He boils down the difference between literary and commercial fiction as this:
In commercial fiction the plot tends to happen above the surface and in literary fiction the plot tends to happen beneath the surface.I, personally, see this to mean pretty much the same as character-driven vs. plot-driven. The important thing he points out, though, is that literary doesn't mean "plotless." Things must happen--it's just that the changes take place inside the character. It is the character's inner journey that is most important.
This is why the books I mentioned in my last post are considered literary even though their style is very commercial/mainstream. Thirteen Reasons Why and Hold Still are the stories of the inner journeys of teens dealing with the suicide of a friend/classmate. Things do happen in the story. Those things create changes in the character, and those changes are the ultimate focus of the book. The book cannot, as Bransford says, simply be "a character musing about the vagaries and eccentricities of everyday existence."
I also like Bransford's description of genre fiction:
Most genre fiction involves a character propelling themselves through a world. The character is an active protagonist who goes out into a world, experiences the challenges of that world, and emerges either triumphant or defeated.The character can--and in good genre/commercial fiction does--experience inner change during this process. But that change is generally secondary to the main, "outer" plot. In the Harry Potter series, for example, Harry grows up and grows stronger, discovering all sorts of things about himself as a person, but the main focus of the series is still the ongoing battle between Harry and Voldemort.
The fact is, literary and commercial writing are simply different animals. One is not "better" than the other. They serve completely different purposes. That is the end of the story.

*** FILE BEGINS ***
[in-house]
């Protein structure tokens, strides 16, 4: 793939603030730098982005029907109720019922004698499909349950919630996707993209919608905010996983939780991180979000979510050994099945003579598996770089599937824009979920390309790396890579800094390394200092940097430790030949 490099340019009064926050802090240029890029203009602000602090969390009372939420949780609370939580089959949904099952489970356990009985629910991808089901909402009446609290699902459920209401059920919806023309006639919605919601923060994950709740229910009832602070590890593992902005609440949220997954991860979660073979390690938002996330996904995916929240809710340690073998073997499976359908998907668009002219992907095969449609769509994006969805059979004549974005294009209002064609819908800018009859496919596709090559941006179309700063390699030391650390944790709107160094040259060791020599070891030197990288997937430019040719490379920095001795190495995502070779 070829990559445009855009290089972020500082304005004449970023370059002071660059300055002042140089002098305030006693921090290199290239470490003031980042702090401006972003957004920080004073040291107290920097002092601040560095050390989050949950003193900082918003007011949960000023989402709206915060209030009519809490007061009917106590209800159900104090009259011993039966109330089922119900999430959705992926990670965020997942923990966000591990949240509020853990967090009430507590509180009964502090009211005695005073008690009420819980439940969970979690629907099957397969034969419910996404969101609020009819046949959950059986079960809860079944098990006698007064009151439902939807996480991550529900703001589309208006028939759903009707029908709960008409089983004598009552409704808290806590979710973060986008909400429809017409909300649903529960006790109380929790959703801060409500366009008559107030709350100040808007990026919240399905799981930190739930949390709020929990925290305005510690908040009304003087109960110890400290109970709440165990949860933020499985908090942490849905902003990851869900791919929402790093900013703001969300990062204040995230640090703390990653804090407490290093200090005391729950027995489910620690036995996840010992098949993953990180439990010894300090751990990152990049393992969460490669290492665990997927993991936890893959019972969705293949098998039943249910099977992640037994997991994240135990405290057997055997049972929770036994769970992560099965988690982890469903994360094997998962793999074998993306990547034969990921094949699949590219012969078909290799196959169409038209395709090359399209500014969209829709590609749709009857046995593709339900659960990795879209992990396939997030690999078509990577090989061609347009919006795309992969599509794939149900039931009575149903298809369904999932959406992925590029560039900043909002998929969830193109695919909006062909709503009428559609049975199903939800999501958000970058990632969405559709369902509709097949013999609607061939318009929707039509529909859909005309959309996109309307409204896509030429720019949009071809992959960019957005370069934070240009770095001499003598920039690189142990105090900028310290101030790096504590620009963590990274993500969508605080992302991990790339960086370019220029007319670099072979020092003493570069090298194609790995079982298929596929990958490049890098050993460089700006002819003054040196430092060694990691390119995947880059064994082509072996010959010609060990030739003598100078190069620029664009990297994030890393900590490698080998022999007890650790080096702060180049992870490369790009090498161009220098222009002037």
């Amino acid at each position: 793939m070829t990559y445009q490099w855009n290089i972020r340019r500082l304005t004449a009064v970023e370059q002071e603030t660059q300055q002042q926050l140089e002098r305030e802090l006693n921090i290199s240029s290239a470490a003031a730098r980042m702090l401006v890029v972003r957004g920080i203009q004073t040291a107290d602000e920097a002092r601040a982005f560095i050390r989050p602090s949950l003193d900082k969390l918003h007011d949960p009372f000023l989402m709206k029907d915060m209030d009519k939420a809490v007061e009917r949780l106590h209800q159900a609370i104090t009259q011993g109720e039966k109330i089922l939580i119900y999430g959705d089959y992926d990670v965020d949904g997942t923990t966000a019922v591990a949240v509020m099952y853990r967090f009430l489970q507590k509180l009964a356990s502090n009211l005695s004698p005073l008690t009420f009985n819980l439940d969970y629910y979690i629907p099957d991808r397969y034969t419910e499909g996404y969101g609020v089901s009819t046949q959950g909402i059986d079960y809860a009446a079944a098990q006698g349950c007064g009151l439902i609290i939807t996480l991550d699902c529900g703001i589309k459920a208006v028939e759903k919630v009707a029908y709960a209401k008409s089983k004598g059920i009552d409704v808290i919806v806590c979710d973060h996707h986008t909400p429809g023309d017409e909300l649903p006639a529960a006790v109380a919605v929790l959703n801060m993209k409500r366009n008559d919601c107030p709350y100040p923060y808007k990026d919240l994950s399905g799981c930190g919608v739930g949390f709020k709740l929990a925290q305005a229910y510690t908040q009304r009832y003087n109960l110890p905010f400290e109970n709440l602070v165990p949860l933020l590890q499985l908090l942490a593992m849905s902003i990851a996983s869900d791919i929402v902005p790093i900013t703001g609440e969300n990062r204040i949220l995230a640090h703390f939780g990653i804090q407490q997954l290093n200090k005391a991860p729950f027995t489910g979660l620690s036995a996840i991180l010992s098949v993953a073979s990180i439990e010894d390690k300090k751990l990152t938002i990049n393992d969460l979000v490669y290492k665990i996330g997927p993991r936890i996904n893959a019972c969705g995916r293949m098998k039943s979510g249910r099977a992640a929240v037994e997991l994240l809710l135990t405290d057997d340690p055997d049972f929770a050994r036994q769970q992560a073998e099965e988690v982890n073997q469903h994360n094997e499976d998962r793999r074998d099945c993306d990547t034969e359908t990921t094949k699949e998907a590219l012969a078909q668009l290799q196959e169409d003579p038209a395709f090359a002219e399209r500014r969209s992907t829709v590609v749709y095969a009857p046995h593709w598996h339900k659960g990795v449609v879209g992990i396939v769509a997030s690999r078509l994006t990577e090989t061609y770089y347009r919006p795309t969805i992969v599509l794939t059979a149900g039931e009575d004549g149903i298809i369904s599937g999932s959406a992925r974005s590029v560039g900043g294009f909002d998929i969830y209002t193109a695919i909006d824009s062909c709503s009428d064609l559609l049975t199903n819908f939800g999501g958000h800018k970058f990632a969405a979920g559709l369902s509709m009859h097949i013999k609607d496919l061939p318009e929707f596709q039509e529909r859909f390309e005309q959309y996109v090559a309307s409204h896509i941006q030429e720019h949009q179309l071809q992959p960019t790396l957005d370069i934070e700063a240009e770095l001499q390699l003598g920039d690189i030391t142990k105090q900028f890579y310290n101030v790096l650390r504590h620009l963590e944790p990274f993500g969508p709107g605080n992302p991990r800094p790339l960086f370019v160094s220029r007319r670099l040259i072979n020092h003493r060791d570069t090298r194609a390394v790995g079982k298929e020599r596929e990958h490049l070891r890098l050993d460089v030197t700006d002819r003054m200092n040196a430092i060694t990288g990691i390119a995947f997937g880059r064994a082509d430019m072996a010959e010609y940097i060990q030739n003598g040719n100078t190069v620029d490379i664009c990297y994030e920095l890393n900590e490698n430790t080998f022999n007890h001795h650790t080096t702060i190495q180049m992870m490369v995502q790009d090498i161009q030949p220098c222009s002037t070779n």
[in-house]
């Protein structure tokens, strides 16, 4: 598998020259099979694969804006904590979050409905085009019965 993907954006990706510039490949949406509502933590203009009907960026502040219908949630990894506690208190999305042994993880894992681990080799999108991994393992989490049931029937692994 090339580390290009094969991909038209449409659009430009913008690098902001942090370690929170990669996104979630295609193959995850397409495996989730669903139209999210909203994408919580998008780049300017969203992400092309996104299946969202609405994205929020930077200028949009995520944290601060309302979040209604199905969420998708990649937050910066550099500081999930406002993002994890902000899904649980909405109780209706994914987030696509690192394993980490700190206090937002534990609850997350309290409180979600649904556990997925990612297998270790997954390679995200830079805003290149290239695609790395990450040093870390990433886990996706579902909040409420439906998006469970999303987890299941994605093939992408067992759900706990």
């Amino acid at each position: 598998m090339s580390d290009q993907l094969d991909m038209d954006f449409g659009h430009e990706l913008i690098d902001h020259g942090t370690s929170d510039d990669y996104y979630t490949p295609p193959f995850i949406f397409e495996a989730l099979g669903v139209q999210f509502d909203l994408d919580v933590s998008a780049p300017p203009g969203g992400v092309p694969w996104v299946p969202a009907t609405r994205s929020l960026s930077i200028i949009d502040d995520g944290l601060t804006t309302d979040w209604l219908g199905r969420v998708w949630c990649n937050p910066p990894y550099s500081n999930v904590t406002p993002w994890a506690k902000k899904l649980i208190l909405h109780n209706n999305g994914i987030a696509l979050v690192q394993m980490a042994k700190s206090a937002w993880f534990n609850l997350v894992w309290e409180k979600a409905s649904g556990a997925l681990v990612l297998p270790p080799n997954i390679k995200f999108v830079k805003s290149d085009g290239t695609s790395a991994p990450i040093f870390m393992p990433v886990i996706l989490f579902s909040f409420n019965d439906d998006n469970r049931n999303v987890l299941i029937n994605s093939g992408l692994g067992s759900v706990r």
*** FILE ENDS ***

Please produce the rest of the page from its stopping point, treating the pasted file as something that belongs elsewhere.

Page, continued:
There is something that tends to go unsaid in this debate, and today, I'm going to say it.
This resentment between commercial authors and literary authors comes down to one thing--Intellectual Snobbery. There is a pervading attitude among the literary set that literary writing and its writers are simply smarter. Many literary sorts believe commercial writing is just that--commercial. Common. Base. Dumbed-down. For the mass of mindless drones that occupy this quickly degrading chunk of rock, who wouldn't know a simile if t hit them in the forehead....
To that I say, Bleh. No. Not so.
I am perfectly capable of dissecting a deep and meaningful literary book. I love the messages behind books such as The Picture of Dorian Grey. I do savor the wording of much beautifully constructed prose...but nine times out of ten, I read a book because I want to be sucked into story. I want to be lost in another world.
That, folks, does not decrease my intelligence. And commercial writers and readers do not like being looked at as lesser, as inferior, as dumb. Your abstractness does not make our straight-forwardness less interesting, or less intelligent. There, I said it.
I'm not deluding myself, though...the battle will most assuredly rage on.